Since we're on a major migration process of this website, some component documents here are out of sync right now. In the meantime you may want to look at the asciidoc in the repository: https://github.com/apache/camel/blob/master/README.md https://github.com/apache/camel/blob/master/components/readme.adoc
Available as of Camel 2.19
Several Camel components can use HTTP as the underlying transport protocol. In general HTTP calls are stateless in nature, however some servers allow to maintain state via cookies. Cookies are often used to maintain a server session (e.g. via a session cookie called "JSESSIONID" with servers implementing the JEE Servlet specification).
If a Camel route intends to implement some kind of HTTP session handling the scope of this session should be considered.
Independently from the session scope the implementation must honor the domain of
It might be desirable to have a single session for a route or a CamelContext. This essentially means that all calls to a server issued from a route or CamelContext share a single HTTP session.
It is also possible to have a session on an Endpoint entity. This would mean that all invocations of an HTTP call issued by a single Endpoint share a session, whereas different Endpoints never share sessions, even if the call is sent to the same server.
The third option to define a session scope is on Exchange level. This is particularly useful for scenarios where the server session is really maintaining state.
In this case the route could e.g. first do a login call, then some update calls and finally a logout call. If the session handling would be defined on route or CamelContext scopes this would seem to run, however under load parallel invocations of the route would share a single session, which could cause issues. If the session is defined on exchange scope, each invocation of the route will get a separate session and the server can maintain a separate state for the different parallel invocations.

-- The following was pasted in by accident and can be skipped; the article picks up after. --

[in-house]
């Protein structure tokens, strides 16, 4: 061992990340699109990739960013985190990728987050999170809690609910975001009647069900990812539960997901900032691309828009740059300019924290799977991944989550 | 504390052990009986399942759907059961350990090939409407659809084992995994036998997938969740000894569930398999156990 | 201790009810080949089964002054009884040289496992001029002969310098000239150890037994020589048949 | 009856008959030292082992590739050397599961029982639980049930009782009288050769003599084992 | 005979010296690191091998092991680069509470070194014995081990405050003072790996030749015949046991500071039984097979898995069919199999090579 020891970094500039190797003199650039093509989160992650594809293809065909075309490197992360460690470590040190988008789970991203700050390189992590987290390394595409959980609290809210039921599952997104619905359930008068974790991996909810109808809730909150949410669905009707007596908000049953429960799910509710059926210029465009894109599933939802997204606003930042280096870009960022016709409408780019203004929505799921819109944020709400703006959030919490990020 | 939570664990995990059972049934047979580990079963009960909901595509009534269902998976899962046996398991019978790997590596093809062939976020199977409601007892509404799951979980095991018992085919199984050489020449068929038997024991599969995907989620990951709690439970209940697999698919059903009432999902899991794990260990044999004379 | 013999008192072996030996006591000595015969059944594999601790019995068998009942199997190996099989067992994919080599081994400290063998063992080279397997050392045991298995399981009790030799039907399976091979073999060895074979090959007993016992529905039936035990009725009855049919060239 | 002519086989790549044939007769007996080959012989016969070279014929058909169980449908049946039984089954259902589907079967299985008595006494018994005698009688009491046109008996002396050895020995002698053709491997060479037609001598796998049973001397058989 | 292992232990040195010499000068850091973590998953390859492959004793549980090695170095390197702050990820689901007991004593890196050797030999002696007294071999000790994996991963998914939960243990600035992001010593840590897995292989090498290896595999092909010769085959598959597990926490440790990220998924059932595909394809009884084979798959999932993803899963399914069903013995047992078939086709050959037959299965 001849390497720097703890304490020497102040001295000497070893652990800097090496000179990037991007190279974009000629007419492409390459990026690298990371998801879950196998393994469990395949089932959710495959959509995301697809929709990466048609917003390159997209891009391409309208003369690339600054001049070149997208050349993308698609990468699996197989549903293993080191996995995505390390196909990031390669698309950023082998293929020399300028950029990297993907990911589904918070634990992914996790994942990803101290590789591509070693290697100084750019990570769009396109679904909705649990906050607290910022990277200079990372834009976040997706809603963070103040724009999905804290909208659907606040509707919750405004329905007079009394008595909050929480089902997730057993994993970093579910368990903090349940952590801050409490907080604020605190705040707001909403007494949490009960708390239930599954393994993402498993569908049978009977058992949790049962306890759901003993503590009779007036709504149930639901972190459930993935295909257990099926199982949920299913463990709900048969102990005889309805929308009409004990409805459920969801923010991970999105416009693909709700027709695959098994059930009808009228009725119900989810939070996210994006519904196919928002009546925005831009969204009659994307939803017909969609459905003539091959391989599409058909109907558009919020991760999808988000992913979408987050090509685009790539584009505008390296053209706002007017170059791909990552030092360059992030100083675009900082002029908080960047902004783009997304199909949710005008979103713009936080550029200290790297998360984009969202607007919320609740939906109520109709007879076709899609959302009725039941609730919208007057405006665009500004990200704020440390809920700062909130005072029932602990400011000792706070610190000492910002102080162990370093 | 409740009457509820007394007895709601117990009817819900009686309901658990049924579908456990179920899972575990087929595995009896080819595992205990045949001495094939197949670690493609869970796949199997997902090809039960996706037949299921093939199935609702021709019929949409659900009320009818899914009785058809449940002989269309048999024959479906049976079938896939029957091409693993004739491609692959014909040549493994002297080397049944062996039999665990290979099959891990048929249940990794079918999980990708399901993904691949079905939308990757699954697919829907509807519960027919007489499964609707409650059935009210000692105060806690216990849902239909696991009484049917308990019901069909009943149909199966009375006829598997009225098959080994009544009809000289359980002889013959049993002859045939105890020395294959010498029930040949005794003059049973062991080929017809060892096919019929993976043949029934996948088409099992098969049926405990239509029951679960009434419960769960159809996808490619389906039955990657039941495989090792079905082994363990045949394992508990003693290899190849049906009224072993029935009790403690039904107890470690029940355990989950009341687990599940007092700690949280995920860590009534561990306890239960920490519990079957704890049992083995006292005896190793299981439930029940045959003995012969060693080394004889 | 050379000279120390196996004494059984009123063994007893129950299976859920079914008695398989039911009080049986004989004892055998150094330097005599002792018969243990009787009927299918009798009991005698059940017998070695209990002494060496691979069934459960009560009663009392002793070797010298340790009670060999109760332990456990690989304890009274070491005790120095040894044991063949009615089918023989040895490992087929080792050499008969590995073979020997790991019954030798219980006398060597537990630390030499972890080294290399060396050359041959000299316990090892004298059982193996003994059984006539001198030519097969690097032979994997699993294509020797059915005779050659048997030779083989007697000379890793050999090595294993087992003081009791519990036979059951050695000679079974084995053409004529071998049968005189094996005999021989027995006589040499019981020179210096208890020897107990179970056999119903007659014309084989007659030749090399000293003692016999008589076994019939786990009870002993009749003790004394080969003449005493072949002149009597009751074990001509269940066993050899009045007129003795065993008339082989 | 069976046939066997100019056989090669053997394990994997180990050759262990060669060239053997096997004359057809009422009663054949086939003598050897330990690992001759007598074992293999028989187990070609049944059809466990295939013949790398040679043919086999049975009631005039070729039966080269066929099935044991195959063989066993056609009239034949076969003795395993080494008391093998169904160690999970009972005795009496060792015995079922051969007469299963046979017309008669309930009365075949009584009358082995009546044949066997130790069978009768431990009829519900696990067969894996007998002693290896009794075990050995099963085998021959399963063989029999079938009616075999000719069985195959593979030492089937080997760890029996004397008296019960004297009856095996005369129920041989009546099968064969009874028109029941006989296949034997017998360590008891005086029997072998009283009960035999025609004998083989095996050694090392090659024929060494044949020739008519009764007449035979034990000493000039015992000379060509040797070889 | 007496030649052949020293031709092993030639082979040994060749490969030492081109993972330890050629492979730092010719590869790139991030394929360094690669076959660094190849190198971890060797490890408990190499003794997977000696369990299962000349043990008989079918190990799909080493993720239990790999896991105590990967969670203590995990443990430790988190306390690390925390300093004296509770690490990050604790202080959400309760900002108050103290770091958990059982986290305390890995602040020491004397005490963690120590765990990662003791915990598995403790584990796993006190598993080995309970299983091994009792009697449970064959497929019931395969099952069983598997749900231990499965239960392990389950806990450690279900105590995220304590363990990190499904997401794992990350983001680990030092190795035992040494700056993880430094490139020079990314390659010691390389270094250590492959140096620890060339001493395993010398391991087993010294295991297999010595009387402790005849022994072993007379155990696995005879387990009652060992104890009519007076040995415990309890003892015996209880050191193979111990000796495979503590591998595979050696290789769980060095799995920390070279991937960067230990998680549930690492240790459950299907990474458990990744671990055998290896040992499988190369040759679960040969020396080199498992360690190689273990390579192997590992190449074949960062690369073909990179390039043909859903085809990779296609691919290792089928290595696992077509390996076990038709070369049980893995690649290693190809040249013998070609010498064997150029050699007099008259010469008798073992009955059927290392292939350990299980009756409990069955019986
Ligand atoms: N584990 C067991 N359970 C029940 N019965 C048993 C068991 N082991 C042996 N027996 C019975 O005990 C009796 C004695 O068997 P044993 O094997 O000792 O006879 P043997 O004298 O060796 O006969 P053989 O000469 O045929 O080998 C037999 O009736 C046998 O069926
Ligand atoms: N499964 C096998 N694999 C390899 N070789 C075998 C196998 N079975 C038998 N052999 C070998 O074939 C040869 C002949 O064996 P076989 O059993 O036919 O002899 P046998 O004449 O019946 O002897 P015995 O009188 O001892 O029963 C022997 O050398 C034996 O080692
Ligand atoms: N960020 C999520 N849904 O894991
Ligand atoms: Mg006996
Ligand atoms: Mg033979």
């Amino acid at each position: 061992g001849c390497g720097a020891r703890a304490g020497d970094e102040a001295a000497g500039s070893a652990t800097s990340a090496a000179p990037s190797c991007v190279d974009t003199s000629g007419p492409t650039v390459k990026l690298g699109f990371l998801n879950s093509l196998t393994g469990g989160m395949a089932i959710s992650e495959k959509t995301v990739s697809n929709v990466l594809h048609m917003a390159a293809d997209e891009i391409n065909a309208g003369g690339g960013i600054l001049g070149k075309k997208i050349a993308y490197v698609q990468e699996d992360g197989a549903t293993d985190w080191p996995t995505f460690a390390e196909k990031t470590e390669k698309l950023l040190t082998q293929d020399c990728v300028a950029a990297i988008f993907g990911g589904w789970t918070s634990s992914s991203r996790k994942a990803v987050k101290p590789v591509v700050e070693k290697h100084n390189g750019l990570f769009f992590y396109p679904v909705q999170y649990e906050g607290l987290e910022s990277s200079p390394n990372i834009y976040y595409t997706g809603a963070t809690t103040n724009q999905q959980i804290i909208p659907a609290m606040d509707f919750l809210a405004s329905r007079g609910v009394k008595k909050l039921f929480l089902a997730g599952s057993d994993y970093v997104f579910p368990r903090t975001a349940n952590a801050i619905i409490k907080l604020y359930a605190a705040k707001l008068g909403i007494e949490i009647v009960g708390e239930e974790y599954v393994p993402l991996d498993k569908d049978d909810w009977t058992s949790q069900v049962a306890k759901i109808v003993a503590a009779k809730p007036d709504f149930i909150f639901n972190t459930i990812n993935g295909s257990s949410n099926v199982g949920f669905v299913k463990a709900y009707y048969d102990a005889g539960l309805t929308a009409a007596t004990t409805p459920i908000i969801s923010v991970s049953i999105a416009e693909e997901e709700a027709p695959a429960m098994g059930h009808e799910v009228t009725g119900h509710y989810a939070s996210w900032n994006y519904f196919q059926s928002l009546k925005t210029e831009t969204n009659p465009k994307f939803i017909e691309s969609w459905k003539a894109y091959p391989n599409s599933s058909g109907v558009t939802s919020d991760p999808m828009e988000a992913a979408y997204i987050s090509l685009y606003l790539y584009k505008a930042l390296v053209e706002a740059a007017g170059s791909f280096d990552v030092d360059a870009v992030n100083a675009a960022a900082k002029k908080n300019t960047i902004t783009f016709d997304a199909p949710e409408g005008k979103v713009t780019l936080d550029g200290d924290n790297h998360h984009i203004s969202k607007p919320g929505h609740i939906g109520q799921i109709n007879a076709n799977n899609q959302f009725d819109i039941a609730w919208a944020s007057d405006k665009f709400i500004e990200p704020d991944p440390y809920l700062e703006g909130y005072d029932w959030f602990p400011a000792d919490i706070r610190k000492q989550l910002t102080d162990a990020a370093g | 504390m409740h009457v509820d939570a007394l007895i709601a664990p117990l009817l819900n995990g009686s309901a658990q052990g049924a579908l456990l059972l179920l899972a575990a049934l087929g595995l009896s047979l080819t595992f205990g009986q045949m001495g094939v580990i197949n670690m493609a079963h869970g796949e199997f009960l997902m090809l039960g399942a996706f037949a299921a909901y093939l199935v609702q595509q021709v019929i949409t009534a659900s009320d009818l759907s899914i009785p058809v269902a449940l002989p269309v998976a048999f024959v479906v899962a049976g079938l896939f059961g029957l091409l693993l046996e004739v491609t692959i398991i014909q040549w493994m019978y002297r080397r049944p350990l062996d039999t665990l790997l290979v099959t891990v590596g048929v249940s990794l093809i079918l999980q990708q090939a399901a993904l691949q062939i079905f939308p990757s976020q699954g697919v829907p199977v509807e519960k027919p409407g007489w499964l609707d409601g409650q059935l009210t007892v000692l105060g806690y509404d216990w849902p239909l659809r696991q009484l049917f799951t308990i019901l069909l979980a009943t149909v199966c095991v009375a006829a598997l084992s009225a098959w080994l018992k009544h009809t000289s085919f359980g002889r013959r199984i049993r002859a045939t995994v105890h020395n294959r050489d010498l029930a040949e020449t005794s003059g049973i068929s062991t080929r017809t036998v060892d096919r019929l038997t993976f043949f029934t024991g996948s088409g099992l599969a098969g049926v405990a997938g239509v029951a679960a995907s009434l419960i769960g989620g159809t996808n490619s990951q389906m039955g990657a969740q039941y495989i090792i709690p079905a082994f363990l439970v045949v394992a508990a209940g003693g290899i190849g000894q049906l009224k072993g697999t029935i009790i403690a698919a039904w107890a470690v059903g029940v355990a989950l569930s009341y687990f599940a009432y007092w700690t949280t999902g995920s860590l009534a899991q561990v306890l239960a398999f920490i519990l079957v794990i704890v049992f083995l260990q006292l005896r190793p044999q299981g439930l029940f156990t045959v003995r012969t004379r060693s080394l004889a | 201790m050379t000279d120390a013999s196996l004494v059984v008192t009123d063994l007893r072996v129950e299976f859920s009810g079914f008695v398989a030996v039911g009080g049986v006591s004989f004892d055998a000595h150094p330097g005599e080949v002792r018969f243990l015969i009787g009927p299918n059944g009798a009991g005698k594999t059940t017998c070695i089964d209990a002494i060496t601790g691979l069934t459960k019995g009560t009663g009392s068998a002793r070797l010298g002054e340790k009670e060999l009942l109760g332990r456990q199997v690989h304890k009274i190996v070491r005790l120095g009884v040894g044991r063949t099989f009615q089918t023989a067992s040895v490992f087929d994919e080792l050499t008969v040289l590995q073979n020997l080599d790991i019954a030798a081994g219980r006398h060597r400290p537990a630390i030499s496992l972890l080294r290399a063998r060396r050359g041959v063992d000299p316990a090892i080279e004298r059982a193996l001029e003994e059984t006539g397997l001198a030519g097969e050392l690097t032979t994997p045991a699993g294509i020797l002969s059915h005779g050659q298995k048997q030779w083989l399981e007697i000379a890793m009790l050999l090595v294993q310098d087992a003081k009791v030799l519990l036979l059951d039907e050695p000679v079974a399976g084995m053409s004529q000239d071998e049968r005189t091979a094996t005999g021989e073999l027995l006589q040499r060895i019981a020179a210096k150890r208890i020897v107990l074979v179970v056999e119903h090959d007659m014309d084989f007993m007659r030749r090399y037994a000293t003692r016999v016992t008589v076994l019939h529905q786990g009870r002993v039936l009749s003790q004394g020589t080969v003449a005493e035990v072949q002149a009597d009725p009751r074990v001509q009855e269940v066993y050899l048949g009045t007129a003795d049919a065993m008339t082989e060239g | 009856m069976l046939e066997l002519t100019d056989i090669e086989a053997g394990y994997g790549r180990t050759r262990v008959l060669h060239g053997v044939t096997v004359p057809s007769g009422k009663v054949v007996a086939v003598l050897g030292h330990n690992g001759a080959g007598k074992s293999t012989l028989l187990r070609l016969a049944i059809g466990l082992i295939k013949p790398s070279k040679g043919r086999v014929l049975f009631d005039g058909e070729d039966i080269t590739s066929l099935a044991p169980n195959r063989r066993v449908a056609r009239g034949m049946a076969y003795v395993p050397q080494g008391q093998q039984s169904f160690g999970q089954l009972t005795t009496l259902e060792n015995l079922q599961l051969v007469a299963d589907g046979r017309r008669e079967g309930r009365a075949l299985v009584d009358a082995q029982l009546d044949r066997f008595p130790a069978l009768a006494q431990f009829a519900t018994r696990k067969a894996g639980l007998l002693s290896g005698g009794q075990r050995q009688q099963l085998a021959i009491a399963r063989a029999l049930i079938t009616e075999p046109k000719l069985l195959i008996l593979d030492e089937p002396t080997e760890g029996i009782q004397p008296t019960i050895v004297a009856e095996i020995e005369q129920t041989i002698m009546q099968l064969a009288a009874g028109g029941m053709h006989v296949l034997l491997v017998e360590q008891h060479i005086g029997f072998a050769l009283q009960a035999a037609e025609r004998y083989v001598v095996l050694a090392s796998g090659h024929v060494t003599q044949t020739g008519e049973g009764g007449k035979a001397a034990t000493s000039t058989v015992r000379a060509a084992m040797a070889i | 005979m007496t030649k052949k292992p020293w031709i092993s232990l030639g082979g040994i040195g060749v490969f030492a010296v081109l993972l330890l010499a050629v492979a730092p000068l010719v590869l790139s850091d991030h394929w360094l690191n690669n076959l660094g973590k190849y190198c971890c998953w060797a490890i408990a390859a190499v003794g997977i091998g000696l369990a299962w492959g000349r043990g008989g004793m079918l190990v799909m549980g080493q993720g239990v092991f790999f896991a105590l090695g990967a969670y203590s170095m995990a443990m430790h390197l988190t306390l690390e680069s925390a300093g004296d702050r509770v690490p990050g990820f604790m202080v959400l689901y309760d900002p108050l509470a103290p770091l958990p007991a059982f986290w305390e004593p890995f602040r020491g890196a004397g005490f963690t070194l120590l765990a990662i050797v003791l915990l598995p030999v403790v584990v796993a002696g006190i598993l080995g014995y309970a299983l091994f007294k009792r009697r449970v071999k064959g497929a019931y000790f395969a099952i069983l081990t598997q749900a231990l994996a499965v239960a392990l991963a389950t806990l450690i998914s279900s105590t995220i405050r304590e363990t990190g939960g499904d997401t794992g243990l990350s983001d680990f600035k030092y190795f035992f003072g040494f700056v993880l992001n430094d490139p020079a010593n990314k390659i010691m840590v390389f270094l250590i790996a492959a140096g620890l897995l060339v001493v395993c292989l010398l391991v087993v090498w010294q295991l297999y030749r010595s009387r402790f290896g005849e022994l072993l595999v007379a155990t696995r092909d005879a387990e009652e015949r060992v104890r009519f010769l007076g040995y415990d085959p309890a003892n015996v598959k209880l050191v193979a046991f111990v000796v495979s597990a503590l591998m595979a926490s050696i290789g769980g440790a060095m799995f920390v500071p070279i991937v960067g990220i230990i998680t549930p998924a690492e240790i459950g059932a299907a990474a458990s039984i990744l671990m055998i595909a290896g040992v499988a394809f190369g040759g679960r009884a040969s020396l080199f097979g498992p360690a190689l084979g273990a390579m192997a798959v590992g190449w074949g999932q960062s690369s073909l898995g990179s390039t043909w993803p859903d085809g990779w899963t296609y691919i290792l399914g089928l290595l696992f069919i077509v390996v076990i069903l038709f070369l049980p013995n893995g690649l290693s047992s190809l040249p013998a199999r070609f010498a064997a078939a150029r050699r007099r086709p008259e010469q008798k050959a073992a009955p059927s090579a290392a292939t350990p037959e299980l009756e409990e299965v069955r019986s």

If you are a Camel user, you see that several Camel components support the cookieHandler parameter on endpoint level. All you need to do is to instantiate a cookie handler appropriate for your use case and reference it in the cookieHandler parameter for all endpoints that are supposed to participate in the HTTP session.
There are two pre-implemented cookie handlers:
The following three routes will each do two invocations of an echo REST service. In the first route (without a cookie handler) each invocation will get a new session. For the second route all invocations will share a session. For the third route the first and the second invocation within the route share a session, but different (even parallel) invocations of the route will not share a session.
If you want to develop a HTTP based component that is supposed to participate in a session you have to add the following parts to your code:
Some APIs provide more direct support for cookie handling. In this case it might be easier to get the underlying